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What is the Difference Between Sinus Pressure and a Toothache?

Have you ever had a terrible cold and felt like your nose was stuffy, backed up, and overall just clogged? This is often referred to as sinus pressure, and sometimes leads to more than just a little discomfort. 

Sometimes sinus pressure can cause pain around the sinuses. Due to their close proximity to the sinuses, this also includes the teeth. Sinus pressure can be caused by more than just a bad cold, and in these situations, it is sometimes hard to know whether the pain you are feeling in your teeth is from sinus pressure or a toothache. 

There are a couple of main differences between sinus pressure and a toothache. When in doubt, your dentist can help you find the root cause of tooth pain. 

Causes of a Toothache

When determining if your tooth pain results from sinus pressure or a toothache, it can be helpful to know what causes it and how it differs from sinus pressure.

While there isn’t one situation that causes every single toothache, there are a couple of things that can cause them:

  • Tooth decay
  • Infection inside the center of the tooth
  • Broken tooth
  • Damaged or lost filling
  • Gum infection

If you are experiencing a toothache, call us today so we can help. To help prevent toothaches, learning about everyday things that cause damage to teeth may help. These include biting nails, chewing on ice, grinding your teeth, and more. Learning to take care of your teeth can decrease your chances of toothaches.

Symptoms of a Toothache

The one common symptom when someone has a toothache resulting from dental problems is pain. The pain from a toothache is often described as sharp or throbbing, is constant with very little reprieve, and is generally localized on one specific tooth. 

One of the key things to note about pain from a toothache is that the pain often increases or gets worse when pressure is applied—this is usually from biting down or chewing on food. You likely have a toothache if you feel sharp, localized pain on a specific tooth that worsens when chewing food.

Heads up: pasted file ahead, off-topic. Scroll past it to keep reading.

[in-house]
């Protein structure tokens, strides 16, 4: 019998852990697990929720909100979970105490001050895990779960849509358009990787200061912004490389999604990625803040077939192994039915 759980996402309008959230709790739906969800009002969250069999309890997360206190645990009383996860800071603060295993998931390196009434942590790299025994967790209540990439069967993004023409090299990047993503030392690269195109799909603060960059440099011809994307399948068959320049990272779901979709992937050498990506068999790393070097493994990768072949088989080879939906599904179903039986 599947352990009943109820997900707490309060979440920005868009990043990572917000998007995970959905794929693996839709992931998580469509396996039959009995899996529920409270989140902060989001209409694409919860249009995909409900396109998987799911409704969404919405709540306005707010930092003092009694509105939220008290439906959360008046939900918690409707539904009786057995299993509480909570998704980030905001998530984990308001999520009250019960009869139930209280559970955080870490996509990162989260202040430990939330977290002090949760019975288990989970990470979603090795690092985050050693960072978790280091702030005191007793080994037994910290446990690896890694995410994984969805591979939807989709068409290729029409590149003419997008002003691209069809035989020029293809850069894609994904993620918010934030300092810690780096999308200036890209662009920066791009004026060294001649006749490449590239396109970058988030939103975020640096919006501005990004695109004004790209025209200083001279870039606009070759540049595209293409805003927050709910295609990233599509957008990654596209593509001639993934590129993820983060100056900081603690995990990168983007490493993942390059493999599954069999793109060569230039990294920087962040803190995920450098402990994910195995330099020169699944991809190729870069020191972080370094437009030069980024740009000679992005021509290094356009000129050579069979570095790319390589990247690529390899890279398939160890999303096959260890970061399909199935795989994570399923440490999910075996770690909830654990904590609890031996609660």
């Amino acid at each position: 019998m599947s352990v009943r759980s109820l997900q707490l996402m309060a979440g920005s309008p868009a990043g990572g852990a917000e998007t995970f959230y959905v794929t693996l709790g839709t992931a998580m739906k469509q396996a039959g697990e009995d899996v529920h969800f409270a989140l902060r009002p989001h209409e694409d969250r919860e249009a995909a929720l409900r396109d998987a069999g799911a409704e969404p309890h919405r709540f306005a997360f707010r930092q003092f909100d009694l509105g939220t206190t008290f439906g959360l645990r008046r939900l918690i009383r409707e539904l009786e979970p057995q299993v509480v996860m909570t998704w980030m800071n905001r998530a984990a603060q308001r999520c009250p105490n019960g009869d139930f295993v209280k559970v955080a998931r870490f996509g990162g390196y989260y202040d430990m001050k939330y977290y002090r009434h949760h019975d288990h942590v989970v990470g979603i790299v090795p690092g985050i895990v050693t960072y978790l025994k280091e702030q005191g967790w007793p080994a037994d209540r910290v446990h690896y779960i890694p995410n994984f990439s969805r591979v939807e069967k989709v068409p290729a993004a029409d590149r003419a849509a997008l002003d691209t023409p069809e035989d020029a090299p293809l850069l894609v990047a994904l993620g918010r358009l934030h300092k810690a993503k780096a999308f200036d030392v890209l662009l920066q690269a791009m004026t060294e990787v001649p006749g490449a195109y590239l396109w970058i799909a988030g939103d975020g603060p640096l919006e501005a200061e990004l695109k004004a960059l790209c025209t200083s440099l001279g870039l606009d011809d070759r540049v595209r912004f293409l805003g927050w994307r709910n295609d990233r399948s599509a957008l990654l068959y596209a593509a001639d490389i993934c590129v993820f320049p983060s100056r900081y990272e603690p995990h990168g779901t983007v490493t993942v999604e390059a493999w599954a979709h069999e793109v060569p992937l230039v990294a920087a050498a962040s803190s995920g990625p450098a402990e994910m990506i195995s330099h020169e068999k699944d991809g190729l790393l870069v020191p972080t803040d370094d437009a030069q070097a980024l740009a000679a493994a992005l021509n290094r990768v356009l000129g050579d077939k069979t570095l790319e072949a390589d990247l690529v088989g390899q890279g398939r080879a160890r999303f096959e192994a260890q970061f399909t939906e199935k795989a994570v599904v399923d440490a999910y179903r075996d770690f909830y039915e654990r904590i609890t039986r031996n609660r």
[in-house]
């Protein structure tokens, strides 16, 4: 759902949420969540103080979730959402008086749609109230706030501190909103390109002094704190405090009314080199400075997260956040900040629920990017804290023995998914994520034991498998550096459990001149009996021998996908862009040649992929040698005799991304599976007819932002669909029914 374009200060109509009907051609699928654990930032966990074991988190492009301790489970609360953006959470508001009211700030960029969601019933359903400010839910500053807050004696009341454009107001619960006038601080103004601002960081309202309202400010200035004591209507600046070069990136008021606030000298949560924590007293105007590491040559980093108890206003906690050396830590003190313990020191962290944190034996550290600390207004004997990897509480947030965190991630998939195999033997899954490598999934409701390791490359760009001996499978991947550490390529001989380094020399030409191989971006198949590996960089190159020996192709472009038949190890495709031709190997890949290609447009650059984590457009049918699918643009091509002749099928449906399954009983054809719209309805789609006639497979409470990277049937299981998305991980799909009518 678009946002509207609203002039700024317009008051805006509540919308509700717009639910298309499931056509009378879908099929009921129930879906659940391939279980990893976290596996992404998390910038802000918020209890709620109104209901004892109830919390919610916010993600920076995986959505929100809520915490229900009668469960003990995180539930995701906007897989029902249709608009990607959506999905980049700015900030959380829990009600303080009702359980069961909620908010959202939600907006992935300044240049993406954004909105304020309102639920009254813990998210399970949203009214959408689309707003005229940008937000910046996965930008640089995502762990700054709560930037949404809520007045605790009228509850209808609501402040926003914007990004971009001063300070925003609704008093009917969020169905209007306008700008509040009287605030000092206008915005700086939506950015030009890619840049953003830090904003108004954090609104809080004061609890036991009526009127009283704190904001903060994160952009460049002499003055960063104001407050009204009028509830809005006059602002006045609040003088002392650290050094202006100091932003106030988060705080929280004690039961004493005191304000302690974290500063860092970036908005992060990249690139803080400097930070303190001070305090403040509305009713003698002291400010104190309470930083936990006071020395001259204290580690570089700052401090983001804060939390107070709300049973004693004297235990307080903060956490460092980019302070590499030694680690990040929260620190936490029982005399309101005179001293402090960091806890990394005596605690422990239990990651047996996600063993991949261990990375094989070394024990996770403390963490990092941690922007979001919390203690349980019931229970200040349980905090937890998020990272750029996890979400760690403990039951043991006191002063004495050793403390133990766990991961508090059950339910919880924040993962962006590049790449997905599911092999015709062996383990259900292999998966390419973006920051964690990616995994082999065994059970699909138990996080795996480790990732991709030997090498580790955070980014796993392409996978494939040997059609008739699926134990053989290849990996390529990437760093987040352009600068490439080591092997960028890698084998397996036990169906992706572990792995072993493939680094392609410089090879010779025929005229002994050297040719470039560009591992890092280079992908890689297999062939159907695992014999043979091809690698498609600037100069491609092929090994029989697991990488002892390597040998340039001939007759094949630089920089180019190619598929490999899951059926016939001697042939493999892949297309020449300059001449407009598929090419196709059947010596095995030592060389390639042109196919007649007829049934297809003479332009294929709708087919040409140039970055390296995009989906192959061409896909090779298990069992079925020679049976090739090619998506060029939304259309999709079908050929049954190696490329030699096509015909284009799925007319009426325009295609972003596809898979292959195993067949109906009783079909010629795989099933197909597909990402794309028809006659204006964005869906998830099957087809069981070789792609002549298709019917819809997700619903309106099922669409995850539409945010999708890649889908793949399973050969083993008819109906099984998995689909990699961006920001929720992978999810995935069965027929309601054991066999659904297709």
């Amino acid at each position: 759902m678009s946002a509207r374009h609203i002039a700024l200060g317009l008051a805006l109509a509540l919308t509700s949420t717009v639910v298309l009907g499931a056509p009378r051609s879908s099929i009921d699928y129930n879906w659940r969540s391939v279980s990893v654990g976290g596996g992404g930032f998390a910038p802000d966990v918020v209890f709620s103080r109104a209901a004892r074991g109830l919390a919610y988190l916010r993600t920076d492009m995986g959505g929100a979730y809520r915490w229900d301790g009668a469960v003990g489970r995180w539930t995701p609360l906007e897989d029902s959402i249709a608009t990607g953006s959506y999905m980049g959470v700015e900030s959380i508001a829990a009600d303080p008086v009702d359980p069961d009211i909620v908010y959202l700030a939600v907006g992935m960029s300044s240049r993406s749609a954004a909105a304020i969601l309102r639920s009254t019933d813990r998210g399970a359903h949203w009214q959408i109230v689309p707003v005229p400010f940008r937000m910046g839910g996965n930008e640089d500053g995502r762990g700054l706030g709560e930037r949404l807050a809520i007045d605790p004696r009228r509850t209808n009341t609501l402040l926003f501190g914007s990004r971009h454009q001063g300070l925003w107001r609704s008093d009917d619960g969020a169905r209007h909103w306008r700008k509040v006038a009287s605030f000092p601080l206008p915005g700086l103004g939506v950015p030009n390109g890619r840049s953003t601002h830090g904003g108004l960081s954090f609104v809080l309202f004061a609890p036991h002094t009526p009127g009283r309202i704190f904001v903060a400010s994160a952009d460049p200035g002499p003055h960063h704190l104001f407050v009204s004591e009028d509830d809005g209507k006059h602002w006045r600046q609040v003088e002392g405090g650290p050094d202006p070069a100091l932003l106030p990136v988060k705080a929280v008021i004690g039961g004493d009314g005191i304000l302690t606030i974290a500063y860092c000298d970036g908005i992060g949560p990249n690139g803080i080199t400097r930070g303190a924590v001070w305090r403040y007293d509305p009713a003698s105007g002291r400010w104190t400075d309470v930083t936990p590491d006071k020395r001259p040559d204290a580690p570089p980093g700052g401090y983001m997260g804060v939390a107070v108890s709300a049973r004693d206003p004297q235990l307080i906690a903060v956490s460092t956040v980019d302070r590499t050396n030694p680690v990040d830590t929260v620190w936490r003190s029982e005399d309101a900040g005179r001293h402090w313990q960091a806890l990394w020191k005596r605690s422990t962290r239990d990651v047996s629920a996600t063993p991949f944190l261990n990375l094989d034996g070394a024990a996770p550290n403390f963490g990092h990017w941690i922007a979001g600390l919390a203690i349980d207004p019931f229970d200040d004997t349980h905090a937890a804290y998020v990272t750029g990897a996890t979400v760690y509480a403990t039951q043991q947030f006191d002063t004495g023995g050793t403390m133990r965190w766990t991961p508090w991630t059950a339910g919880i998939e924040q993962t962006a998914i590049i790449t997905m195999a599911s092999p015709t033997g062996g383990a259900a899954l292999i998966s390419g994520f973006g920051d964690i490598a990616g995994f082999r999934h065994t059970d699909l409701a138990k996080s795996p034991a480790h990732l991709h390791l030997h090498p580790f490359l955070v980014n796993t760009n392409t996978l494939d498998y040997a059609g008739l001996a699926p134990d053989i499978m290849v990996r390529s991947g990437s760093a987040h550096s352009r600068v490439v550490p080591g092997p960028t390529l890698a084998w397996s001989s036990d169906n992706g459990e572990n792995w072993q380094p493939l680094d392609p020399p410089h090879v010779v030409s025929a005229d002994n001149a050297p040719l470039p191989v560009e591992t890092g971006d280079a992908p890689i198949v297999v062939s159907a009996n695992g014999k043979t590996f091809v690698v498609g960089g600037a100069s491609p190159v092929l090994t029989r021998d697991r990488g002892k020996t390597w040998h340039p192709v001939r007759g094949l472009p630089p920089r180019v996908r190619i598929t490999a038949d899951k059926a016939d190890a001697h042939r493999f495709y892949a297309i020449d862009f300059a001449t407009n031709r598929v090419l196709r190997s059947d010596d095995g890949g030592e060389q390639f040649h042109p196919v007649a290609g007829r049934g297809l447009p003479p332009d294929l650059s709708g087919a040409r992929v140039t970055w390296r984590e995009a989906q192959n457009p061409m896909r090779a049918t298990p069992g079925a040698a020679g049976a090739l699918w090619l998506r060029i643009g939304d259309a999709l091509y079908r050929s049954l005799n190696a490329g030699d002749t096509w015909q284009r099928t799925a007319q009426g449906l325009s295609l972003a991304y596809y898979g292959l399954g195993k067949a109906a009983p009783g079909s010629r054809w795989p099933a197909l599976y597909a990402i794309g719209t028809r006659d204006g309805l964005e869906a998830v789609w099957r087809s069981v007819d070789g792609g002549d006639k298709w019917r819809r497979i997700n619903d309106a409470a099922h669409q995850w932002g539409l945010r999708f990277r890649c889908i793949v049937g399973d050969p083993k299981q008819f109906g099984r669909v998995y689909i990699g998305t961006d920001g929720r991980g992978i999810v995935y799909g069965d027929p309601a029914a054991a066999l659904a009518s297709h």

In addition, there can be other symptoms of a toothache. These symptoms can include but are not limited to:

  • Swelling in or around the mouth
  • Fever
  • Foul odor or a bad taste in the mouth
  • Localized pain that increases when pressure is applied

You may experience other symptoms in addition to these, but not all are common.

Treatments for a Toothache

The best and most effective treatment for a toothache is to call your dentist and receive help. Usually, if you are in pain and experiencing a toothache, it is because of a more significant problem with your tooth that requires professional care to fix. 

If the pain is mild or you wish to try other treatment options before calling the dentist, these may help. Some common and useful options often include rinsing with warm salt water to help eliminate an infection, which will help minimize the pain. 

You can also try a cold compress and over-the-counter pain medication. If the pain worsens, the best treatment is to call your dentist and receive professional help. 

What Are The Sinuses?

Understanding what the sinuses are, where they are located, and what they do can help you determine if the pain you are feeling is from sinus pressure or a toothache. 

Everyone has four sinuses in and around their face. These sinuses play a considerable role in keeping the air we breathe through the nasal passageway moist and filtered before it gets to our lungs. This is important and helps ensure you don’t inhale dirt, germs, grime, or dust. 

There are four sinuses located within the skull. They are empty spaces around the eyes, forehead, and cheekbones; their scientific names are the frontal, ethmoid, sphenoid, and maxillary sinuses. 

What is Sinus Pressure?

Sinus pressure, also known as sinusitis (swollen sinuses), occurs when excessive mucus buildup and swelling occurs within the sinuses. This results in mucus not draining correctly and causes pressure.